Sometime Samurai

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"Sometime Samurai"
Towa Tei - Sometime Samurai single cover.png
Promotional single by Towa Tei featuring Kylie Minogue
from the album Flash
Released February 2005
Format
Recorded 1996 (Sangenjaya, Setagaya, Japan) (demo);
2003 (London) (vocal re-recording)
Genre
Length 3:39
Label
  • Voltage Unlimited
  • V2
Songwriter(s)
  • Kylie Minogue
  • Towa Tei
Producer(s)
  • Kylie Minogue
  • Towa Tei
Flash track listing
"Milky Way"
(1)
"Sometime Samurai"
(2)
"Different Nu Nu"
(3)

"Sometime Samurai" is a song written and performed by Japanese music producer Towa Tei and Australian singer Kylie Minogue for Tei's album Flash (2005). It was originally recorded as a demo alongside "GBI (German Bold Italic)" in 1996, but remained unreleased for eight years until Minogue had the opportunity to re-record her vocals in 2003. Before its inclusion on Flash, the song has been mentioned on Minogue's book Kylie: La La La. The song, written about Minogue's then boyfriend, photographer Stéphane Sednaoui.

It was released in Japan as a radio promotional single to promote the release of Flash and since has become one of Tei's most successful songs on radio in Japan, reaching the top ten on the Tokio Hot 100 radio chart. A music video was also made for the song, but did not feature Minogue because she was busy touring her Showgirl: The Greatest Hits Tour.

Background and composition[edit]

In 1996, coming back to a studio in Sangenjaya, Setagaya, Japan after going for drinks, Towa Tei received a hand-written fax that had "a picture of some sort" on it that said: "Music with you! Kylie. Call Me".[2][3] She then came to perform in Japan and met Tei, they tried to make some songs for her album at Sangenjaya.[4] The outputs from the session were "GBI (German Bold Italic)" and a demo of "Sometime Samurai" with Chisato Moritaka's drums part was already being included.[3][5] "GBI" was later released as a single in 1997, while the other had been left without completion.[5]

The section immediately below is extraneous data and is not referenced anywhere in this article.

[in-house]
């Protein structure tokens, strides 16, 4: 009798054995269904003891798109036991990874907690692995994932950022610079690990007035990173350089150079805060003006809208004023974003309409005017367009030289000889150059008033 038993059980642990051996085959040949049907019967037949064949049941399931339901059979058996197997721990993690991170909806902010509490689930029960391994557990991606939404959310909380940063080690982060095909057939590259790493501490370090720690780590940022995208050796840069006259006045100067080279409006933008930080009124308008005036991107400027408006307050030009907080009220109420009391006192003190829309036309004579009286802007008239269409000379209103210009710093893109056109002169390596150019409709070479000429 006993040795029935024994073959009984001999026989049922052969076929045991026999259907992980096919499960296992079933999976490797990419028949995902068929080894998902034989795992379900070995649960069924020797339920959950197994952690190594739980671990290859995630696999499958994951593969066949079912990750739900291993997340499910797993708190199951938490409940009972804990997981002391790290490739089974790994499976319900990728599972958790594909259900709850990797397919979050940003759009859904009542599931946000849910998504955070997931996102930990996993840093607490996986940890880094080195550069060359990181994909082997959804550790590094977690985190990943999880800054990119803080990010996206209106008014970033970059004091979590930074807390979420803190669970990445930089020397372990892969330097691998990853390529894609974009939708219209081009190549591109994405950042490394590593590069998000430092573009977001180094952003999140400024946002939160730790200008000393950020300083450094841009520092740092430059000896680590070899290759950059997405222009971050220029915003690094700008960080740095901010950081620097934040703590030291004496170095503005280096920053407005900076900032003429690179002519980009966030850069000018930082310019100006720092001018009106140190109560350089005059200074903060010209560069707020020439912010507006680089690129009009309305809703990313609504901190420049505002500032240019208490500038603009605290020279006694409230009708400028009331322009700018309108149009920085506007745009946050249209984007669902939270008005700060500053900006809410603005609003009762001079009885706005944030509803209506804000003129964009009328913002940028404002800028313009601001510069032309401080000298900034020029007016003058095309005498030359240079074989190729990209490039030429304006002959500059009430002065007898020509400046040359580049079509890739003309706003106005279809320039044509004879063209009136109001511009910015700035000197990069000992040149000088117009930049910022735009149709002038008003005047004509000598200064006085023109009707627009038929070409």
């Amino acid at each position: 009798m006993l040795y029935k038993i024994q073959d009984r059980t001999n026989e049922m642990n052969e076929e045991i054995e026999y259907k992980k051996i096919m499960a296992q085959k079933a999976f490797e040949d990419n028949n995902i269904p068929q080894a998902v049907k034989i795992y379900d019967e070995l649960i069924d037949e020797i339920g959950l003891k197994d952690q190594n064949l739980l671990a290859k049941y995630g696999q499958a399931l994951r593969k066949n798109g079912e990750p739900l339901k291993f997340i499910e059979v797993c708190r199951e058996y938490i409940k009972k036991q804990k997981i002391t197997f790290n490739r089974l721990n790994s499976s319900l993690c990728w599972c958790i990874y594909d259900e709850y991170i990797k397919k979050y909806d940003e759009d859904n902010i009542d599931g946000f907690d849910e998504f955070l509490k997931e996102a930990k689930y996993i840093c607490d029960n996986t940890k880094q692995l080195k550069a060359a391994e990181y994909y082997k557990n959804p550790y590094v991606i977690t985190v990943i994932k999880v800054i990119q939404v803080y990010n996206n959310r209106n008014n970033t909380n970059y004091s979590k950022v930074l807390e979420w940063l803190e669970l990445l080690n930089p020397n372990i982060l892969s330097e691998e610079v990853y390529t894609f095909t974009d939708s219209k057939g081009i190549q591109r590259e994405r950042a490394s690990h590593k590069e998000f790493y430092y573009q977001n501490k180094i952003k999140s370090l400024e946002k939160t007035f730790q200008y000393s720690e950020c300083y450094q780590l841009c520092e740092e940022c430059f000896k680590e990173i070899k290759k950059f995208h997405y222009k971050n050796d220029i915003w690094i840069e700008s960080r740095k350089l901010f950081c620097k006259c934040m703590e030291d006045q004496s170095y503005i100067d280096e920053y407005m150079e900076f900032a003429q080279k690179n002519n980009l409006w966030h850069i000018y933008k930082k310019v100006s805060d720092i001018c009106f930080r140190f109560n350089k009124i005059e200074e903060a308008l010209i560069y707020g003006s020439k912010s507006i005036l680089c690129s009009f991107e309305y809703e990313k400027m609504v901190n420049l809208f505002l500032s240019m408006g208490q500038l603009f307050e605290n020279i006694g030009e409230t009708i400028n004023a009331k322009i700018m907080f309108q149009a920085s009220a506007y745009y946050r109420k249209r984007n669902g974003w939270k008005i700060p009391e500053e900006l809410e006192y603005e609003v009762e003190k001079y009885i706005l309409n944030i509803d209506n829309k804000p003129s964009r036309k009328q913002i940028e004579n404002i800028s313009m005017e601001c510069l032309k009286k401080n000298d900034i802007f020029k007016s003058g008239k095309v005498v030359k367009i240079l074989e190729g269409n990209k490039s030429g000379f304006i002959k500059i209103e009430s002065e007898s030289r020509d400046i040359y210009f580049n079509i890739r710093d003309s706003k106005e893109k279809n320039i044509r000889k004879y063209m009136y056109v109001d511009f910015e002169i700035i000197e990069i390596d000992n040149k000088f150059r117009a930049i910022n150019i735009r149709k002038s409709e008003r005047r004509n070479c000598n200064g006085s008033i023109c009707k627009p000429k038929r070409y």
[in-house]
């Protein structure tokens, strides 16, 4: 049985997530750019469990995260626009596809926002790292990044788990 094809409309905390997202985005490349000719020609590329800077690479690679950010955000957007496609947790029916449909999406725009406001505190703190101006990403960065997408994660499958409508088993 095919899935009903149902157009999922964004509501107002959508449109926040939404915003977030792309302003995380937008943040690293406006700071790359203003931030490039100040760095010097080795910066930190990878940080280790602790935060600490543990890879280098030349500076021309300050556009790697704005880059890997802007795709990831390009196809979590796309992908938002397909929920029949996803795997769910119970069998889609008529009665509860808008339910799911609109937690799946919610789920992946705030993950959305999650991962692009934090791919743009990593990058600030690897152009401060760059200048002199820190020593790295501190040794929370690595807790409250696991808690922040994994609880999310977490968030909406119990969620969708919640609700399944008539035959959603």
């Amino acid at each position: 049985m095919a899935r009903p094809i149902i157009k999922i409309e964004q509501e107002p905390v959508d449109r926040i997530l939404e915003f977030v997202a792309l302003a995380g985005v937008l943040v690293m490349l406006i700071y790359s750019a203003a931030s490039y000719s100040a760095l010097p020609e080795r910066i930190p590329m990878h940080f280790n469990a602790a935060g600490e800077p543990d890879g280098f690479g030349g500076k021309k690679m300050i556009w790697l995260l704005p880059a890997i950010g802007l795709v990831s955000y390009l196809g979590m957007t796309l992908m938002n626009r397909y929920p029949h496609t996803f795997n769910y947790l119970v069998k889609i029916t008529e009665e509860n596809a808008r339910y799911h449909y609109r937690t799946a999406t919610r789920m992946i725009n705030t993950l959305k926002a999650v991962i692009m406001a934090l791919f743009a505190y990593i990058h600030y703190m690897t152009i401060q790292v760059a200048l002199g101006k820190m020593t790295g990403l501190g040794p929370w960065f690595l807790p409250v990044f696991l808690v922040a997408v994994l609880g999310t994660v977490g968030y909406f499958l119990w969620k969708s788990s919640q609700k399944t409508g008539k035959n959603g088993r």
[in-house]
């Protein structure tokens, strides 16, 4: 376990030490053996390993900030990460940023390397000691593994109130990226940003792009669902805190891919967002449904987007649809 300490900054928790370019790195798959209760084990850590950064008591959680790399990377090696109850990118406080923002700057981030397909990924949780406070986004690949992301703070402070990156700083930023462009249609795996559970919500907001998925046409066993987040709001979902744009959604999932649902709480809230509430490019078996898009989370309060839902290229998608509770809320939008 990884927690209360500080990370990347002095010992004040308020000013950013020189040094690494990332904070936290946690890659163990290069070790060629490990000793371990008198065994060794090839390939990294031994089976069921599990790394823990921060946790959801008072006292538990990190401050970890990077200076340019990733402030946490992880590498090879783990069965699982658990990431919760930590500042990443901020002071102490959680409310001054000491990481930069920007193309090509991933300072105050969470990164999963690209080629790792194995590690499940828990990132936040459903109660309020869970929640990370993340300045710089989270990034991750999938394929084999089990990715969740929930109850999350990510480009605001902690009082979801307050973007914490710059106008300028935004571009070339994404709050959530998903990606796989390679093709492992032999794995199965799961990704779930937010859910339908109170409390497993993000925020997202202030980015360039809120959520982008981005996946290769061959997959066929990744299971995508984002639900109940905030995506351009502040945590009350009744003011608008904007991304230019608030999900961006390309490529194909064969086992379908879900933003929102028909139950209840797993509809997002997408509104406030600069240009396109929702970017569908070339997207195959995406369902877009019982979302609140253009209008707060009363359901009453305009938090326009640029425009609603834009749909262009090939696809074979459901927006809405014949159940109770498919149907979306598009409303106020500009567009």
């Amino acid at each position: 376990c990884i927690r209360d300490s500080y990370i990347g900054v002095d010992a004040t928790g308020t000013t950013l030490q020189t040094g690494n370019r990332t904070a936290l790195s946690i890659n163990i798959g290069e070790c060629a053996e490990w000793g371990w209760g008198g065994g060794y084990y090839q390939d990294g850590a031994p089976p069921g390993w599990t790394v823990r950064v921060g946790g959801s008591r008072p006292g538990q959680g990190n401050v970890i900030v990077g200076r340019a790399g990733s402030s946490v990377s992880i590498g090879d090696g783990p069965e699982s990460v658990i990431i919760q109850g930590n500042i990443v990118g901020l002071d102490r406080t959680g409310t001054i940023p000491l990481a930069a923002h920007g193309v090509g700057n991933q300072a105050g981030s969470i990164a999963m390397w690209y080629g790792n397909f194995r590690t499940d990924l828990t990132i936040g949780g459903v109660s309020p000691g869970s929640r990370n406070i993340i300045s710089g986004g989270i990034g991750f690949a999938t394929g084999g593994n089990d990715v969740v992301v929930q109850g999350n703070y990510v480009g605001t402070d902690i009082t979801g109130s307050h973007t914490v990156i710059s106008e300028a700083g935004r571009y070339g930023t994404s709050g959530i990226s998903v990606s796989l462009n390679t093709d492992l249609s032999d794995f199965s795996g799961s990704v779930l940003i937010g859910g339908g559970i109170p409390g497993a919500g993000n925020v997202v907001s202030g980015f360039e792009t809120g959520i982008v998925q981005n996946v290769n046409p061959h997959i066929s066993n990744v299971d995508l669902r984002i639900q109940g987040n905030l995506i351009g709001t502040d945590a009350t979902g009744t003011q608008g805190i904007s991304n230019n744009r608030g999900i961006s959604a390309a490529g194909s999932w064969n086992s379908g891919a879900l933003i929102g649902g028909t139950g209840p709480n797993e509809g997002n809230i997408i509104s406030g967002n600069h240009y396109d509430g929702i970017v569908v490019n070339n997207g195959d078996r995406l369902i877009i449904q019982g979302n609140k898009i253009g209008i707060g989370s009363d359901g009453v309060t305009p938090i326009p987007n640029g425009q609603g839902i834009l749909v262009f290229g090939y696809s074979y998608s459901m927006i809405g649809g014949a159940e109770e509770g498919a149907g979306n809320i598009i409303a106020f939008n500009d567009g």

Minogue especially liked "Sometime Samurai", but her record company didn't get it, and it was ignored. By the time Tei was working on his fifth studio album Flash in late 2003, Minogue contacted Tei for the first in years, she said: "I can't get over that song either. I should be able to sing it better now, so I'd like to re-record it. Can you come to London?" The song was finally completed in London and was later included on Tei's album.[4][3]

Dan Grunebaum from Japanese English-language magazine Metropolis described the track: "[It] is about as kitschy as they come, with the lithesome Minogue burbling over a four-to-the-floor house beat and elastic, sampled sitars."[1]

Release and reception[edit]

The song debuted on the Tokio Hot 100 chart show on February 27, 2015 at number 97.[6]

The song was used for a commercial celebrating the 80th Anniversary of Kewpie, the most popular brand of Japanese mayonnaise, in 2005.[7][1]

Visuals[edit]

The music video for the song was directed by Daniel Gorrel and edited by Evan Andrews.[8]

"Sometime Samurai" is featured as a backdrop interlude video on Minogue's KylieX2008 concert tour.

Formats and track listings[edit]

  • Japanese promotional radio CD single[9]
  1. "Sometime Samurai" (Radio edit) - 3:39
  • Japanese limited released Melody / Sometime Samurai 12" EP[10]
  1. "Melody" - 6:13
  2. "Melodypella" - 2:24
  3. "Risk Some Soul" - 4:33
  4. "Sometime Samurai" - 3:58
  5. "Red Card Jumbo" - 0:44

Charts and certifications[edit]

Credits and personnel[edit]

References[edit]

  1. ^ a b c Grunebaum, Dan. "Towa Tei". Metropolis. Japan Partnership Inc. Retrieved August 22, 2016. 
  2. ^ Yamada, Masaki. "Towa Tei interview". Vibe.net. Vibe Inc. Retrieved 10 August 2016. 
  3. ^ a b c "Towa Tei ロングインタビュー(後編)" (in Japanese). Warner Music Japan Inc. Retrieved 8 August 2016. 
  4. ^ a b Hiroshi, Ota (May 3, 2005). "第12回 ─ ゲスト:テイ・トウワ(2)". Tower Records Japan (in Japanese). Tower Records Japan Inc. Retrieved 7 August 2016. 
  5. ^ a b "Towa Tei interview". Tokio Hot 100. J-Wave Inc. May 10, 2005. Retrieved August 22, 2016. 
  6. ^ "Tokio Hot 100 archive: February 27, 2005". Tokio Hot 100. J-Wave Inc. Retrieved August 22, 2016. 
  7. ^ Itoh, Makiko (March 22, 2013). "Why not just add a dollop of mayonnaise?". The Japan Times. The Japan Times Ltd. Retrieved August 22, 2016. 
  8. ^ "Evan Andrews' music video works". Cargo Collective, Inc. Cargo Collective, Inc. Retrieved August 22, 2016. 
  9. ^ "Towa Tei – Sometime Samurai (Japanese CD)". Discogs. Retrieved August 22, 2016. 
  10. ^ "Towa Tei – Melody / Sometime Samurai". Discogs. Retrieved August 22, 2016. 
  11. ^ "Tokio Hot 100 archive: April 17, 2005". Tokio Hot 100. J-Wave Inc. Retrieved August 22, 2016. 
  12. ^ "Tokio Hot 100 - 2005 Special Chart". Tokio Hot 100. J-Wave Inc. Retrieved August 22, 2016.